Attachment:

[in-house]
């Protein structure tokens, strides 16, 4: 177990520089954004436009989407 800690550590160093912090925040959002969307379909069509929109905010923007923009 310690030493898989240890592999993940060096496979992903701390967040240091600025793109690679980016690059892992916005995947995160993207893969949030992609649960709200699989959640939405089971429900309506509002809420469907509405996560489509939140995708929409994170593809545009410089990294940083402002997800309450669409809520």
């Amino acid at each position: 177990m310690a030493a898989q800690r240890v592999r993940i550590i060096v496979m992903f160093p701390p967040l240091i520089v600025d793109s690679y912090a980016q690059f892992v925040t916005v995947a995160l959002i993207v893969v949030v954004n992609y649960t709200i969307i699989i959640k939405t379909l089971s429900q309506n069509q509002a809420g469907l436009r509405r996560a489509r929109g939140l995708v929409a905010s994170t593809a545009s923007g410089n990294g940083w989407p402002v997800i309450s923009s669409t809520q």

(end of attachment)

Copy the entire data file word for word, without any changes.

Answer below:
[in-house]
């Protein structure tokens, strides 16, 4: 177990520089954004436009989407 800690550590160093912090925040959002969307379909069509929109905010923007923009 310690030493898989240890592999993940060096496979992903701390967040240091600025793109690679980016690059892992916005995947995160993207893969949030992609649960709200699989959640939405089971429900309506509002809420469907509405996560489509939140995708929409994170593809545009410089990294940083402002997800309450669409809520």
């Amino acid at each position: 177990m310690a030493a898989q800690r240890v592999r993940i550590i060096v496979m992903f160093p701390p967040l240091i520089v600025d793109s690679y912090a980016q690059f892992v925040t916005v995947a995160l959002i993207v893969v949030v954004n992609y649960t709200i969307i699989i959640k939405t379909l089971s429900q309506n069509q509002a809420g469907l436009r509405r996560a489509r929109g939140l995708v929409a905010s994170t593809a545009s923007g410089n990294g940083w989407p402002v997800i309450s923009s669409t809520q």